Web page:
By Rebecca Wright
From BevNET to the New York Times to the "Today Show," people can’t stop buzzing about energy shots, the newest trend in functional beverages. Virtually unheard of five years ago, the energy shot—a cousin to the popular energy drink—is currently raking in millions of dollars in sales across the U.S., showing no signs of slowing down.
Industry pundits such as Bill Pecoriello, CEO, Consumer Edge Research, who was recently quoted in the New York Times, believes the category will skyrocket to $700 million in sales by the end of this year.
But according to U.K.-based New Nutrition Business, statistics on the emerging energy shots category still are hard to come by. “Information Resources Inc. (IRI), for instance, hasn’t recognized it as a category yet. BevNET estimated the shot category per se at about $100 million in U.S. sales in 2007 and as much as $500 million in 2008,” the market researcher said, adding, “And that was before the beverage industry’s major players—including Coca-Cola, PepsiCo, Hansen and Red Bull—decided to jump into the segment. The recent entry of Red Bull, with Red Bull Energy Shot and Red Bull Sugar-free Shot, indicates the appeal of the new category.”
5-Hour Energy is the undisputed leader in the U.S. market, currently maintaining an impressive 70% market share. The brand is largely responsible both for the creation of the energy shot category as well as its rapid growth. In fact, according to Nielsen/IRI, in one year alone it grew from $13 million to $59 million in convenience stores, and from $6 million to $26 million in grocery, drug and mass channels.
“This brand has grown by an astonishing 219% and, far from losing share to other players as the market grows, as you might expect, it appears to be consolidating its leadership,” New Nutrition Business said in its latest report, “Energy Shots: Birth of a New Premium-Priced, High-Growth Category.” “This brand is to energy shots as Red Bull was to the original mainstream energy drinks market. Having established its dominance so early in the category’s history it could—provided it maintains its focus—retain its dominance, just as Red Bull has in energy drinks for over 20 years.”
Typically sold in 2 oz.-4 oz. bottles (60 ml-120 ml), energy shots offer consumers a benefit they can quickly feel. This is an appealing factor in terms of convenience, especially if the same ingredients are being delivered and the end result (i.e., health benefit) is the same.
Retailers, mostly convenience store owners, are also in love with the energy shot due to its nimble design, shelf appeal and premium pricing. “Shots provide two additional benefits—their small size, and consequently, convenience,” New Nutrition analysts pointed out. “For consumers, [this] means they can fit easily into a purse or luggage. For retailers, tiny shots can be merchandised on and near checkout counters and easily even in the tight quarters of convenience stores. Plus, shots don’t have to fight for premium cooler space that already has been gobbled up by 8- and 16-oz. cans of energy beverages.”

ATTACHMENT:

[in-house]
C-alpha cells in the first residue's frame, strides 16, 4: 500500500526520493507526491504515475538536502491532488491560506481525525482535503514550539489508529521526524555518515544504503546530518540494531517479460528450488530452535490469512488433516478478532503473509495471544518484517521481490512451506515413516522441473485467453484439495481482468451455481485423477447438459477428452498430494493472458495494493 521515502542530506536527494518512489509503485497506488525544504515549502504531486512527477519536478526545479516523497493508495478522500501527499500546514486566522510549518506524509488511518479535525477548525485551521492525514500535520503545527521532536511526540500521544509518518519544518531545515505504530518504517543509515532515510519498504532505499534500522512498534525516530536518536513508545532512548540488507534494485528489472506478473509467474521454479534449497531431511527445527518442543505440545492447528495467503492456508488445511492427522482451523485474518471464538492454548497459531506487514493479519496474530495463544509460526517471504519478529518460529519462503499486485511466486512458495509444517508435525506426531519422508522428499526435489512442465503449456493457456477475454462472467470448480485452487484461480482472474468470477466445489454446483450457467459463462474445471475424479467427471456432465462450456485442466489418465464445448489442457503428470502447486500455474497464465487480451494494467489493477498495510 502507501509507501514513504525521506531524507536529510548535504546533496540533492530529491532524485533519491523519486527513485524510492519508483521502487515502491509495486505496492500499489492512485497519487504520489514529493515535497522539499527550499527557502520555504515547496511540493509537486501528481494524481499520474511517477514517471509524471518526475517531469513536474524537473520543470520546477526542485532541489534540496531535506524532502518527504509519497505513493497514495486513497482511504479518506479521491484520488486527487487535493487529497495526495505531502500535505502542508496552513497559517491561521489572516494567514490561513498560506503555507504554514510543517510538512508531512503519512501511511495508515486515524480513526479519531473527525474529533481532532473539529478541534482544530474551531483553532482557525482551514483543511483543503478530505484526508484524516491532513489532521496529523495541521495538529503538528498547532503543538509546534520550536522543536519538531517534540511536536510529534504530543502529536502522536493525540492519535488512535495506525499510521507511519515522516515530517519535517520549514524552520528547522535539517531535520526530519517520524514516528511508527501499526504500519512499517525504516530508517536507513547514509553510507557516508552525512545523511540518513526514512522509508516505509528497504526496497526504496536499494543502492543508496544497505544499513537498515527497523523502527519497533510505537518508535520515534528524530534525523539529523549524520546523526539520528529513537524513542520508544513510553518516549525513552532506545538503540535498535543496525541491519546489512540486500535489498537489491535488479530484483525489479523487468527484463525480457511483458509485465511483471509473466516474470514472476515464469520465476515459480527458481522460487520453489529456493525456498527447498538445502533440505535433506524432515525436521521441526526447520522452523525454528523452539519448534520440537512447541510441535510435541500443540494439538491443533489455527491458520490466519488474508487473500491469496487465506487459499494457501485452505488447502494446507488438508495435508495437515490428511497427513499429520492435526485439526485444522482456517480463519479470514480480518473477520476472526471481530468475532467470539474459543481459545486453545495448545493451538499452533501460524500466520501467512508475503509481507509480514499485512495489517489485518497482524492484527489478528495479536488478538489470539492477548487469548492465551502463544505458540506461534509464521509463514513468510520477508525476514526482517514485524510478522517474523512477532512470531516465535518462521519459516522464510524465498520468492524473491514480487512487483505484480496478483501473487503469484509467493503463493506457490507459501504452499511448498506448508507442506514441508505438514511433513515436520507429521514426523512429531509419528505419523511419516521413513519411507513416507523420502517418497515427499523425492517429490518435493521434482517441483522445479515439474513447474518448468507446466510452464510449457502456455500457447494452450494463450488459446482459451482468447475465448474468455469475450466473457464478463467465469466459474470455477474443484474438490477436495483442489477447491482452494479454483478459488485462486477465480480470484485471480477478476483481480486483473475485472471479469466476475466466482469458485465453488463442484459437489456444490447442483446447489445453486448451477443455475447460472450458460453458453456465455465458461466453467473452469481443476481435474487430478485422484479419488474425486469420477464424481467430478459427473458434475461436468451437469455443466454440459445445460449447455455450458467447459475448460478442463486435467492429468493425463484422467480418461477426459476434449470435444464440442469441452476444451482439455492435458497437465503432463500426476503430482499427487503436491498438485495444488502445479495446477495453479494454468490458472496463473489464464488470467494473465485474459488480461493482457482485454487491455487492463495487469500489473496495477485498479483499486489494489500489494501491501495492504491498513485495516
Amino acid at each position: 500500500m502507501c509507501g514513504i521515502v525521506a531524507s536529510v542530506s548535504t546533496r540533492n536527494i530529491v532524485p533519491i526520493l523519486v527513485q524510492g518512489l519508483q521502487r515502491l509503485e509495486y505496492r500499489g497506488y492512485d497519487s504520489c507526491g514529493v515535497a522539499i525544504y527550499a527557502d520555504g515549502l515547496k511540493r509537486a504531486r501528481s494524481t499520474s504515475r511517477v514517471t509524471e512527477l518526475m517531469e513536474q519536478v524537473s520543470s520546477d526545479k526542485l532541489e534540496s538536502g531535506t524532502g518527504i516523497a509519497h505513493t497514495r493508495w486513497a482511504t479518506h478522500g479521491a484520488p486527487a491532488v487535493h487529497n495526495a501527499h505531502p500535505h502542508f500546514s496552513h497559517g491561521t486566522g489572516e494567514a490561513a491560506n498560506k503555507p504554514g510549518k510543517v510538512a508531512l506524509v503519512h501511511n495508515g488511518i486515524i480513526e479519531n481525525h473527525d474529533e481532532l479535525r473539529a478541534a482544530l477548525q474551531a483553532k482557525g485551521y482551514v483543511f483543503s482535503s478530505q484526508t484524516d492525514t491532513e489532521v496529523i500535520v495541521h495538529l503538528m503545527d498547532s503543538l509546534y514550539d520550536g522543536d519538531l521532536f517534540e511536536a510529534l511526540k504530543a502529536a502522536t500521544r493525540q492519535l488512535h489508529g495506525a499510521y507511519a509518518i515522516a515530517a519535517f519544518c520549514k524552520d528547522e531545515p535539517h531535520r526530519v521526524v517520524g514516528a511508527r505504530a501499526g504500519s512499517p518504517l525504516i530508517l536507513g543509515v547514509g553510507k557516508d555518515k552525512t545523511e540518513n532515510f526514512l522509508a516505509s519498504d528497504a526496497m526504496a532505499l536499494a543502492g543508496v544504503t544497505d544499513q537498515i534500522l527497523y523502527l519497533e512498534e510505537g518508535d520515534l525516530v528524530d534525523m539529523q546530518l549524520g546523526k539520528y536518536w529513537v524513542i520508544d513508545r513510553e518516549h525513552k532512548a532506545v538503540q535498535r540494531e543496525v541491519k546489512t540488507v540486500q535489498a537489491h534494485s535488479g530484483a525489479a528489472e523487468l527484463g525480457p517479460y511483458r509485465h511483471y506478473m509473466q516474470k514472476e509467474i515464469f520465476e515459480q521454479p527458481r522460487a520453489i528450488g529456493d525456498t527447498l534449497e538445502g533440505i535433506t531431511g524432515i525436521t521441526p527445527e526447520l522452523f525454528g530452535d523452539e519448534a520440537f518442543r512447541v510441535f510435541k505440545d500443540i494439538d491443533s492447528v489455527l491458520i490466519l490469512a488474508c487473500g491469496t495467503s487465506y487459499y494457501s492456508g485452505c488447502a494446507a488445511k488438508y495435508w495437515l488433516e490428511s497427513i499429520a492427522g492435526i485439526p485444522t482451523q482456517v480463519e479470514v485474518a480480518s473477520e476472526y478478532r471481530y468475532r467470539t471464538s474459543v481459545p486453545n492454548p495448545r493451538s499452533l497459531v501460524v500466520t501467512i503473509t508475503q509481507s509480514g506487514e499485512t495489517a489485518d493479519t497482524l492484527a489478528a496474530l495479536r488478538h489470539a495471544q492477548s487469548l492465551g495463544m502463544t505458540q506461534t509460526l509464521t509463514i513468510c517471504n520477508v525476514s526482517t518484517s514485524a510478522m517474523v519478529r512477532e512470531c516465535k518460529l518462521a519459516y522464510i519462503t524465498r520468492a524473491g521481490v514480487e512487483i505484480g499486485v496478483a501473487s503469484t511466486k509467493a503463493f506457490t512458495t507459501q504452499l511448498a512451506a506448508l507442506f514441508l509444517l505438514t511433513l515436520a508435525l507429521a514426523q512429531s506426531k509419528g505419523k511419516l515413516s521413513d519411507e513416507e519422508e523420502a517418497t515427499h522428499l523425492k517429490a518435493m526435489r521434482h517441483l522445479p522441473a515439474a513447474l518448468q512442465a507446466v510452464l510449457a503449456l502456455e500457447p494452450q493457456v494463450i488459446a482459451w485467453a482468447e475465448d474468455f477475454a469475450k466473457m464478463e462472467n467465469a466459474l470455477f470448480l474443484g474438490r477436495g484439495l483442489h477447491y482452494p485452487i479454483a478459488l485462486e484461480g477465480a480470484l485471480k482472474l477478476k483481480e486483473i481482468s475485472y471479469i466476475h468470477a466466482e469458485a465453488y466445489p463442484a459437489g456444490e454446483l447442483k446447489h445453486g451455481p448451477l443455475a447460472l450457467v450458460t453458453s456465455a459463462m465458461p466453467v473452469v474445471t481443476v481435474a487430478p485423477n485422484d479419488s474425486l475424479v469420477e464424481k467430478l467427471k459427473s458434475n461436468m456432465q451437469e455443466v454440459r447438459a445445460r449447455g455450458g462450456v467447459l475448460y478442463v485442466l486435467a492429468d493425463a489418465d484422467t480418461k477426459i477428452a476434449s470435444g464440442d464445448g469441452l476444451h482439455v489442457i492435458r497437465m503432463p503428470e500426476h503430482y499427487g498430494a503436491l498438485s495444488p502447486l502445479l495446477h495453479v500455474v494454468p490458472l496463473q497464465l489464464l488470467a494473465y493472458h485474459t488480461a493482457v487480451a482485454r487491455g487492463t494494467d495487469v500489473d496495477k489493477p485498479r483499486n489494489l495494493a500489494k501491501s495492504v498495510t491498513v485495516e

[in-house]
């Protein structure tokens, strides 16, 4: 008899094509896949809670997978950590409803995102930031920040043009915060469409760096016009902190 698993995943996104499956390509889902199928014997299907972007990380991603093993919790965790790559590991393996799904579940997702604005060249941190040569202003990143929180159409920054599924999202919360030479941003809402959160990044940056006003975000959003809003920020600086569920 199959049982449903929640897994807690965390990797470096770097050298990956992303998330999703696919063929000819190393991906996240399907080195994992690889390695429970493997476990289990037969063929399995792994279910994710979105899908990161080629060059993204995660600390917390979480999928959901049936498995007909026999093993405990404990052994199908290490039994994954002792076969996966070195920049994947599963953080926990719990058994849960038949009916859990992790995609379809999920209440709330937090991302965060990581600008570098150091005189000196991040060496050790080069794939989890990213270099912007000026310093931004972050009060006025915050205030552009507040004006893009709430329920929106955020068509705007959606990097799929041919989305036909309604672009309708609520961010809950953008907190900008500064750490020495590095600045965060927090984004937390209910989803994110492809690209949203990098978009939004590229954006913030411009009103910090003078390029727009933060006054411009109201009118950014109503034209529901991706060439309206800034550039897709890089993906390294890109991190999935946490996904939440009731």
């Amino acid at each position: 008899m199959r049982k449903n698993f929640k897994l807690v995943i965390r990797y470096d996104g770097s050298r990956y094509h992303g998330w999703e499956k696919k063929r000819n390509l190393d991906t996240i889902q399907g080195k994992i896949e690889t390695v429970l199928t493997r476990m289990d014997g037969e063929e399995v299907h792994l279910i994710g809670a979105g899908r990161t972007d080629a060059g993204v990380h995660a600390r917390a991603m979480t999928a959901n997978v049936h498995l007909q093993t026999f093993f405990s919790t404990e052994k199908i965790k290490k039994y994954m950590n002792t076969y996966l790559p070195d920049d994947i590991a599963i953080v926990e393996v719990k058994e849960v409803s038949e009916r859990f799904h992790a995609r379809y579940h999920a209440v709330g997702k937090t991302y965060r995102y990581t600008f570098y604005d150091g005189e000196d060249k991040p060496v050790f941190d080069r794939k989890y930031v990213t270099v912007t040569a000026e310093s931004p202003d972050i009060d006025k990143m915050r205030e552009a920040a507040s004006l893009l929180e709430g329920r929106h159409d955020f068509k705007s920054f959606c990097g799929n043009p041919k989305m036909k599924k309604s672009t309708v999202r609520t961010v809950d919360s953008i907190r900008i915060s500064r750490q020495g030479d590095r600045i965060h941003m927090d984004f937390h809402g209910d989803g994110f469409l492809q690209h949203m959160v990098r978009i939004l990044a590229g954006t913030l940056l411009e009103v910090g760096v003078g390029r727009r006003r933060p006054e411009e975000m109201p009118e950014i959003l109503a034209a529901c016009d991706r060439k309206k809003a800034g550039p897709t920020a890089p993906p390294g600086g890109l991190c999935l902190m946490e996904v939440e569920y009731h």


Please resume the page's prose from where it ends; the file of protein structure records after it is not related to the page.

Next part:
Another important element of the energy shot is taste, or more accurately, the lack of taste. In fact, if consumers are looking for flavor or refreshment, they’re going to have to look elsewhere, because these products are deliberately medicinal.
In an interview with Carl Sperber, creative director and co-founder of Living Essentials (creator of the 5-Hour Energy brand), New Nutrition Business discussed premium pricing and how it relates to energy shots’ near-pharmaceutical functionality. “If we gave it as low a price point as everything else that is out there, it would be perceived as having the same effectiveness as an energy drink…But if you spent $3 on [5-Hour Energy] and it made you feel great for four to six hours, you feel that you didn’t waste a dime,” he said.
Unlike energy beverages, most of these shots are purposely devoid of sugar, and therefore calories, which is a key selling point for many consumers, particularly females. Rather focusing on younger males, which is the target demographic for energy beverages, energy shots have been positioned to attract more mature consumers whose energy needs require a quick shot of energy to get them through the day. “For manufacturers and retailers, shots provide a perfect complement to the energy-drink segment, overlapping with the teenagers who dominate that market but also appealing to a wide swath of adults ranging from truck drivers to nurses to office workers,” New Nutrition Business said in its report. “Indeed, for truckers, energy shots provide a much-needed benefit—the energy boost of energy drinks but without all the liquid, so they can minimize bathroom stops.”
Even though analysts expect energy shots’ sales growth to slow a bit over the next few years, given that this category has grown explosively against the backdrop of economic recession, and given how successful and enduring it has proven to be in Asia, New Nutrition Business believes energy shots will clearly remain one of the most robust parts of a beverage market where many product segments have been flattening out for a while.
The market researcher also has some interesting predictions. “Some players in the shots game believe that shots have proven so popular that America will see two-ounce products addressed to many more functions than just boosting energy—perhaps joint care or antioxidant jolts.” Only time will tell.